Every year, Concord Academy 10th and 11th graders are required to take the PSAT. This time-consuming, expensive test seems like it conflicts with CA’s values, yet, as it does every fall, CA administered the PSAT on the morning of Saturday, October 15. 

Students gathered at CA at 7:45 a.m. The test concluded around 12:00 p.m. for standard time and around 1:30 p.m. for extended time accommodations. Each year, students are automatically signed up for the test, and their bookstore accounts are charged a fee of thirty dollars. Over two years, then, CA students each spend the equivalent of 12 Starbucks coffees or thirty train rides on the PSAT alone.

The PSAT, which is owned by the non-profit organization College Board, is actually called the Preliminary SAT/National Merit Scholarship Qualifying Test, and in the title are the exact purposes it tries—and fails—to serve. Eleventh graders can qualify as National Merit Scholars and win 2,500 dollars toward their college tuition. Although decades ago this sum may have been meaningful, the reality is that today it makes virtually no dent in the average 175,000 dollar cost to attend a four-year college or university in the United States, where the National Merit Scholarship qualifies. The other purpose of this test is to practice for the SAT. According to an email signed by Dean of Academic Program and Equity Rob Munro and Director of Studies Alyse Ruiz-Selsky and sent to students and parents in early September, “CA believes that it behooves students to take advantage of the PSAT as a low-stakes opportunity to practice for the standardized tests that will come later in their high school careers.” However, though the length of the test, the questions, and the testing environment are similar to that of the SAT, overall the PSAT is considered to be a slightly easier test. It might provide students with some level of preparation for the real thing, but it is not identical.

If CA’s goal is truly to prepare students for future standardized testing it could host an SAT practice test. College Board charges students to take the PSAT, and though some are eligible for fee waivers, for many it still costs money. Taking an SAT practice test on a site like Khan Academy, however, is free and arguably equally—if not more—effective in preparing students for the SAT.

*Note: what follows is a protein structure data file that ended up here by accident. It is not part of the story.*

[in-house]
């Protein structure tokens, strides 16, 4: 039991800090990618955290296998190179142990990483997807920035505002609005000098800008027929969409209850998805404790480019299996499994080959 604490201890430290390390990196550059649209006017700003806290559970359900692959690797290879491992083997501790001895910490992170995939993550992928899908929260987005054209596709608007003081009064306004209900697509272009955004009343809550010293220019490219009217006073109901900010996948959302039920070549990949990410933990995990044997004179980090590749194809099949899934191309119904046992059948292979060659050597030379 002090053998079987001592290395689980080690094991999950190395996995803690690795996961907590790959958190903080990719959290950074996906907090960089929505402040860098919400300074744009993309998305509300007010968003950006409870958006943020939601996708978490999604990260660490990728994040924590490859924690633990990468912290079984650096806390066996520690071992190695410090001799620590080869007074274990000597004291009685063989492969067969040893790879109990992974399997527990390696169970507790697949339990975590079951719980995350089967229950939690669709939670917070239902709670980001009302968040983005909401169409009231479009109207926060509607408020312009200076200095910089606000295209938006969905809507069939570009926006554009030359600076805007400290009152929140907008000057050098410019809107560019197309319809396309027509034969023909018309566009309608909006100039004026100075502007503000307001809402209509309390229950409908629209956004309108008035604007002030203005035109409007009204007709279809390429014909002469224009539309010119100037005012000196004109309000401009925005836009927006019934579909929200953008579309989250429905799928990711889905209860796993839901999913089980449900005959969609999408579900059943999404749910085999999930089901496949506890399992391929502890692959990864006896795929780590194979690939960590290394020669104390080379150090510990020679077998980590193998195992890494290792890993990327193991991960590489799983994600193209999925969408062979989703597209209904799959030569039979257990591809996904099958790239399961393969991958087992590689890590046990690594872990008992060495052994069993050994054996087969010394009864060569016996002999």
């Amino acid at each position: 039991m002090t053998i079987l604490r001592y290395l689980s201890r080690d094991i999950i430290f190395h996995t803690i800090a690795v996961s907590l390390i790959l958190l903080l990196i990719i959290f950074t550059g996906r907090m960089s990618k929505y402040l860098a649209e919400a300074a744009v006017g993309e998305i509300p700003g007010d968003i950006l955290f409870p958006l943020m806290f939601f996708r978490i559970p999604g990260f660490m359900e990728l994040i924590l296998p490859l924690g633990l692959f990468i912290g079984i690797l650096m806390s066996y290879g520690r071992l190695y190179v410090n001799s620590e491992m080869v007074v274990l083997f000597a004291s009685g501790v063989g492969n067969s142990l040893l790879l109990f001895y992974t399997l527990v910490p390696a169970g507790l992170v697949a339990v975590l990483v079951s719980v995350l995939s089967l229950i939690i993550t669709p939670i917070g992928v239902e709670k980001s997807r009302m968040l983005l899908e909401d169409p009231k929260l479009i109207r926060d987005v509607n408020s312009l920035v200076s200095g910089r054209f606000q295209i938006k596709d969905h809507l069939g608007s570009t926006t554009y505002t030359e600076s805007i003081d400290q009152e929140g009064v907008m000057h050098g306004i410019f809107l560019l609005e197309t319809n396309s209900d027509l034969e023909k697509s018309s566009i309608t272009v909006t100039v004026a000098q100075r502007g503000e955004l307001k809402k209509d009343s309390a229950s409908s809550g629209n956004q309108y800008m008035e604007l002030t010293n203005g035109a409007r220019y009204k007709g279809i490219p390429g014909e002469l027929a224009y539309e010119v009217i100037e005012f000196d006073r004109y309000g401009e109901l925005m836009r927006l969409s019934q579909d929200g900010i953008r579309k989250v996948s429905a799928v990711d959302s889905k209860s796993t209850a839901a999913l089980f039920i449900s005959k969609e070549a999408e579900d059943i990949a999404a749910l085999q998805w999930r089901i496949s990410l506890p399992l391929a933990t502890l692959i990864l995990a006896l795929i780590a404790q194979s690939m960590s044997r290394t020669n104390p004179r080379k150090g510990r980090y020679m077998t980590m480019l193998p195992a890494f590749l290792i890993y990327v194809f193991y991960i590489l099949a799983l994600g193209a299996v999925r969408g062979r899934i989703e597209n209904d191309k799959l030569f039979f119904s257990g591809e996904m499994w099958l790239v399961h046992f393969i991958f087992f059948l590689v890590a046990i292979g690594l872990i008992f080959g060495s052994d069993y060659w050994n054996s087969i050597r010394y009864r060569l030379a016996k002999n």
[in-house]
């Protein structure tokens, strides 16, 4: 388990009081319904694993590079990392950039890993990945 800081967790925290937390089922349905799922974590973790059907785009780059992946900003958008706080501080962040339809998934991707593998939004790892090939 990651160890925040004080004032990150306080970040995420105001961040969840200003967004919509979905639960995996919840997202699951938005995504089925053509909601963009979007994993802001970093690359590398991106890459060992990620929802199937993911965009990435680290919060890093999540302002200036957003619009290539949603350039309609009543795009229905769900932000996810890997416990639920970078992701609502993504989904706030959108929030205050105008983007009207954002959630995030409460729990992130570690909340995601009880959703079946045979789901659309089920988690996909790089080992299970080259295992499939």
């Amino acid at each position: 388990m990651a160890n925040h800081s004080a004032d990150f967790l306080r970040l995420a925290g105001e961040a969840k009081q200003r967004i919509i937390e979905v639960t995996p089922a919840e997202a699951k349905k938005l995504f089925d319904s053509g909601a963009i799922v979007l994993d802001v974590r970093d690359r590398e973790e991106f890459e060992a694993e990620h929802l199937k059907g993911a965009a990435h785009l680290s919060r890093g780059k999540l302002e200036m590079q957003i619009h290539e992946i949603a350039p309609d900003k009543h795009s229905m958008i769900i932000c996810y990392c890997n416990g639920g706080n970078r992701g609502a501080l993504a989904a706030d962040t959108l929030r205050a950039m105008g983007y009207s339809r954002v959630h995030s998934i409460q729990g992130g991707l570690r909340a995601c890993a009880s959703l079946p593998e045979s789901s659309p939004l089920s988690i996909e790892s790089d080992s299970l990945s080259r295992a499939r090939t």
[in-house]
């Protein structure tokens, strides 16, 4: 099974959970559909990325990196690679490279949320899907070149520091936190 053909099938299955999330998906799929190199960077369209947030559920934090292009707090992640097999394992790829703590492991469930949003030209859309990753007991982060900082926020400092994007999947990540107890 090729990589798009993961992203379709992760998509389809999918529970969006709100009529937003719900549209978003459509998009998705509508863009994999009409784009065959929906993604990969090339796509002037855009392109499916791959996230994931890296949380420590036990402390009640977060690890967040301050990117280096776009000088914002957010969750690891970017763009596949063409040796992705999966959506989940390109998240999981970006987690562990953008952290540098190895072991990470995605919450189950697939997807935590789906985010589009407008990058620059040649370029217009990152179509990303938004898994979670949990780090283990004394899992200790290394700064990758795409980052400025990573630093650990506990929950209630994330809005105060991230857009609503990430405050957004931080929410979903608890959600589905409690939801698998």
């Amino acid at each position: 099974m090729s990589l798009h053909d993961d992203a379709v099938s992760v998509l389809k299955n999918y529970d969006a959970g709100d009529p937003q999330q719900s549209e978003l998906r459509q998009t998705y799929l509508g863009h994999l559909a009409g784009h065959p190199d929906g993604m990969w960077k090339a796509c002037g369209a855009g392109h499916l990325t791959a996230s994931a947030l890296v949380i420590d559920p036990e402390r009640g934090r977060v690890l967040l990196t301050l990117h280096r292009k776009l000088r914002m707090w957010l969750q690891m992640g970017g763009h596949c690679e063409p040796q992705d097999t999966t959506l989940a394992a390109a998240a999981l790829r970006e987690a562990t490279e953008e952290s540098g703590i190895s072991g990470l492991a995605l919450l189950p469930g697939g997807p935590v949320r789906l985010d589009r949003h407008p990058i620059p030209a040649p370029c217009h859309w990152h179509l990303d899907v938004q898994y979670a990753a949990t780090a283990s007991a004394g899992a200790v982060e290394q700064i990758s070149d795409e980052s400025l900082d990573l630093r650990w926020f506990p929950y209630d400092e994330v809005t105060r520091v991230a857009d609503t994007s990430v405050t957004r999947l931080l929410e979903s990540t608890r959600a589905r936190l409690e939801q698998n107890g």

If students are required to take the PSAT twice, at thirty dollars each time, and most take the SAT at least twice, at sixty dollars each, students are paying College Board a minimum of one hundred and eighty dollars on basic standardized testing alone. Although many CA students choose to take few or no Advanced Placement (AP) exams, each of these tests costs roughly one hundred dollars to take, and they too, are owned and administered by College Board. Although this company is a non-profit, all these fees still work in their favor. In 2020, when many SAT and AP exam dates were canceled, the company still made 1.7 billion dollars. That same year, David Coleman, the company’s CEO, made over one million dollars.

This is an issue because College Board also runs a program called Student Selection Service. This program, which students are prompted to sign up for on the form they fill out during the PSAT and SAT, involves College Board selling email lists to colleges looking to market their programs. Although signing up for this service is optional, the question appears in an otherwise required form with official time during the test reserved for filling it out, according to College Board’s standard test administration manuals. Basically, College Board attempts to coerce vulnerable, anxious, teenagers into their program. They then turn around and profit off of the students’ data.

Since College Board engages in data mining and the PSAT is an expensive, time-consuming, and irrelevant test, the question arises: why should CA, a school that views AP curriculums as confining of its teachers and course offerings, require students to take the PSAT not once, but twice?